The revised regulations categorically exclude most mobile installations, including those in the Amateur Radio Service, from having to comply with the RF-exposure or station evaluation guidelines. Since the FCC issued its guidelines, additional questions on RF safety have been added to the Amateur Radio examination question pool.
OET Bulletin 65 and the FCC Second Memorandum Opinion and Order are available at http://www.fcc.gov/oet/dockets/et93-62/. More details on the FCC's latest announcement on RF safety will appear in the October issue of QST.
Depressed because you have a treasure you must turn to cash and you couldn't make it to the last flea market? Well, cheer up, Bunky! SPARC will run your (non-business) ad for free. Of course, a 10% donation will be cheerfully accepted. Just send your ad to Editor Paul Carter, N1TMF.
It's a rare month when we fail to add a few new members. We plan to publish the names of new members periodically.
In addition, we would like to note here any call sign changes you have made, and honor all members who upgrade.
|Name||Old Call||New Call|
With the FCC "vanity" call sign program under way, it's possible to have a number of changes in our ranks. If you have upgraded and/or changed your call sign, please promptly notify the Keeper of the Database, Bob Salow, WA1IDA, by phone at 508.650.9440 or by e-mail at email@example.com.
|14 Sep||SE MassARA Flea (S Dartmouth)|
|20 Sep||RIFMRS Flea (Forestdale RI)|
|21 Sep||MIT Flea|
|28 Sep||Framingham ARA Flea|
|3-4 Oct||Hoss Traders (Rochester NH)|
|19 Oct||MIT Flea|
|25 Oct||NE Antique RC (Nashua NH)|
|15 Nov||Mayflower RC Flea (Plymouth)|
|22 Nov||Waltham ARA/1200RC Auction (Newton)|
|17 Jan||NE Antique RC Flea (Nashua NH)|
|1 Mar||Mt Tom ARA Flea (Northampton)|
As you might expect, there are many more events (public service, hamfests, flea markets, etc.) taking place - some only peripheral to ham radio. For information on these, covering New England and some of New York, the "Ham - Electronic Flea Market" and the "PSLIST" lists tell the story. They are posted by e-mail to barc-list and on PBBSs regularly. If needed, contact any club member who has access to these.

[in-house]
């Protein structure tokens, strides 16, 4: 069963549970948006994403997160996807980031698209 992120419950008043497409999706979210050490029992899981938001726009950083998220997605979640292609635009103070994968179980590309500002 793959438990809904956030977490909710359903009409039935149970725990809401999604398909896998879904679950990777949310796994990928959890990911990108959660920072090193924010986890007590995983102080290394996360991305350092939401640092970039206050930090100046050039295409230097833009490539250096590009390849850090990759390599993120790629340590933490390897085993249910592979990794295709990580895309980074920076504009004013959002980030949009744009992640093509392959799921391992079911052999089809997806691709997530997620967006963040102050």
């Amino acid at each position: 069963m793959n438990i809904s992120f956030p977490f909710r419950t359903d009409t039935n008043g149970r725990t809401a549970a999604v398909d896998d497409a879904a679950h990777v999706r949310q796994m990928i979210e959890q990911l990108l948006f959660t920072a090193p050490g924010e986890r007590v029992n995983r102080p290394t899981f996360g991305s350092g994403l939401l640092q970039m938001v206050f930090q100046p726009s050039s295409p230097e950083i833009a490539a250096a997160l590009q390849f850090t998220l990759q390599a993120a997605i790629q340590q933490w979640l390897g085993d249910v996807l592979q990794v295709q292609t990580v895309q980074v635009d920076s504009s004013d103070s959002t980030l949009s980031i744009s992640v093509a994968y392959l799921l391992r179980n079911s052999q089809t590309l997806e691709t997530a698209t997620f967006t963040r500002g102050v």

The EMA Public Safety Net will be held every Tuesday at 2100hrs on 145.230 The net is a forum type net for Public Safety subjects. All Amateurs are welcome.
Any input for the net should be sent to net managers: KA1TTG Bob Ankenbauer (Somerville Ma PD) at firstname.lastname@example.org or on packet to N1GJO Tom Mc Laughlin (Newton FD) at N1GJO@KA1TUZ.FN42JH.MA.USA.NA
The following is a list of the FCC's most recently issued callsigns for District 1 (NE) as of September 4, 1997.
Commercial advertising in the newsletter provides important services to our members. Besides bringing income to defray the newsletter production costs, you can learn about and patronize those who support us.
We limit the ads to electronics related businesses and to professional ads from members. Advertisers can display a business card size (3.5 x 2 inches) space for $10.00 per month or $48.00 for the same ad for six consecutive months. If camera ready copy is not provided, there may be an additional charge.
However, you play a part. Your effort as a member is needed to present the advantages to advertisers. Businesses and professionals can reach our circulation of over 300 in Greater Boston. Show your copy of this newsletter to businesses that should be looking for our kind of readers. For more information, contact Paul Carter at email@example.com, or Treasurer Jim Clogher via the club PO box.